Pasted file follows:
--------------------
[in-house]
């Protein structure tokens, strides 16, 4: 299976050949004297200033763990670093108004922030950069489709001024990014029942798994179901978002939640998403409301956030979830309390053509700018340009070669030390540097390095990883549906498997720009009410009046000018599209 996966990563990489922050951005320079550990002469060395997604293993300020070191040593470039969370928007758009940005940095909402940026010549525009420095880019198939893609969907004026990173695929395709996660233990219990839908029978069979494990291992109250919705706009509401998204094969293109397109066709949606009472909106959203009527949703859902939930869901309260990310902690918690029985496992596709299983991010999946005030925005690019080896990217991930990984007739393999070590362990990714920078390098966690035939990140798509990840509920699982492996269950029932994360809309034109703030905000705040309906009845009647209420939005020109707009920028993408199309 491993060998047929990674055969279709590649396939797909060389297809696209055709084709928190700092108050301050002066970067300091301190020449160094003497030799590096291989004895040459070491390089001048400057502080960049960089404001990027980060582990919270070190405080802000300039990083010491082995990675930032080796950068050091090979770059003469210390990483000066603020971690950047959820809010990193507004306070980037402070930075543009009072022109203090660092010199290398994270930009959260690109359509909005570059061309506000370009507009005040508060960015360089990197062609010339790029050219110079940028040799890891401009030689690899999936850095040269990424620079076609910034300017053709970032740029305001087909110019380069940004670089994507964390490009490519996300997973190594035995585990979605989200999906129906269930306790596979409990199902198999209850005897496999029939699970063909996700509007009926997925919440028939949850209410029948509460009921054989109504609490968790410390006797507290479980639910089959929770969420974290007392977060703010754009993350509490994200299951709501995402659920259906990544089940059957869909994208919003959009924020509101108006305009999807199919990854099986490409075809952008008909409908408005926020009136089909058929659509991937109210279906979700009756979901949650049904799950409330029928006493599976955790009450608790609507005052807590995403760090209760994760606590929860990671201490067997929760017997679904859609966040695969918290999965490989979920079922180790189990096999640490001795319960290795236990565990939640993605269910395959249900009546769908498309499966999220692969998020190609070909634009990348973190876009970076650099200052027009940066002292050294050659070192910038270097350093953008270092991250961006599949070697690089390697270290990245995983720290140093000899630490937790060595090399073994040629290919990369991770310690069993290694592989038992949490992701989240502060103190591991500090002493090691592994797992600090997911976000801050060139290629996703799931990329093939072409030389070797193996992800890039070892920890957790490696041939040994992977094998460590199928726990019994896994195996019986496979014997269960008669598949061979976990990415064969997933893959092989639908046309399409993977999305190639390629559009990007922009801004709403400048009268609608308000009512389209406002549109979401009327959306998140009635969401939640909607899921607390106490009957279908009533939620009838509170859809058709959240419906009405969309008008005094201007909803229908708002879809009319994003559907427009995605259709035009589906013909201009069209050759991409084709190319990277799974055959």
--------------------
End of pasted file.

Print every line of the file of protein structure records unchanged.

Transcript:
[in-house]
């Protein structure tokens, strides 16, 4: 299976050949004297200033763990670093108004922030950069489709001024990014029942798994179901978002939640998403409301956030979830309390053509700018340009070669030390540097390095990883549906498997720009009410009046000018599209 996966990563990489922050951005320079550990002469060395997604293993300020070191040593470039969370928007758009940005940095909402940026010549525009420095880019198939893609969907004026990173695929395709996660233990219990839908029978069979494990291992109250919705706009509401998204094969293109397109066709949606009472909106959203009527949703859902939930869901309260990310902690918690029985496992596709299983991010999946005030925005690019080896990217991930990984007739393999070590362990990714920078390098966690035939990140798509990840509920699982492996269950029932994360809309034109703030905000705040309906009845009647209420939005020109707009920028993408199309 491993060998047929990674055969279709590649396939797909060389297809696209055709084709928190700092108050301050002066970067300091301190020449160094003497030799590096291989004895040459070491390089001048400057502080960049960089404001990027980060582990919270070190405080802000300039990083010491082995990675930032080796950068050091090979770059003469210390990483000066603020971690950047959820809010990193507004306070980037402070930075543009009072022109203090660092010199290398994270930009959260690109359509909005570059061309506000370009507009005040508060960015360089990197062609010339790029050219110079940028040799890891401009030689690899999936850095040269990424620079076609910034300017053709970032740029305001087909110019380069940004670089994507964390490009490519996300997973190594035995585990979605989200999906129906269930306790596979409990199902198999209850005897496999029939699970063909996700509007009926997925919440028939949850209410029948509460009921054989109504609490968790410390006797507290479980639910089959929770969420974290007392977060703010754009993350509490994200299951709501995402659920259906990544089940059957869909994208919003959009924020509101108006305009999807199919990854099986490409075809952008008909409908408005926020009136089909058929659509991937109210279906979700009756979901949650049904799950409330029928006493599976955790009450608790609507005052807590995403760090209760994760606590929860990671201490067997929760017997679904859609966040695969918290999965490989979920079922180790189990096999640490001795319960290795236990565990939640993605269910395959249900009546769908498309499966999220692969998020190609070909634009990348973190876009970076650099200052027009940066002292050294050659070192910038270097350093953008270092991250961006599949070697690089390697270290990245995983720290140093000899630490937790060595090399073994040629290919990369991770310690069993290694592989038992949490992701989240502060103190591991500090002493090691592994797992600090997911976000801050060139290629996703799931990329093939072409030389070797193996992800890039070892920890957790490696041939040994992977094998460590199928726990019994896994195996019986496979014997269960008669598949061979976990990415064969997933893959092989639908046309399409993977999305190639390629559009990007922009801004709403400048009268609608308000009512389209406002549109979401009327959306998140009635969401939640909607899921607390106490009957279908009533939620009838509170859809058709959240419906009405969309008008005094201007909803229908708002879809009319994003559907427009995605259709035009589906013909201009069209050759991409084709190319990277799974055959």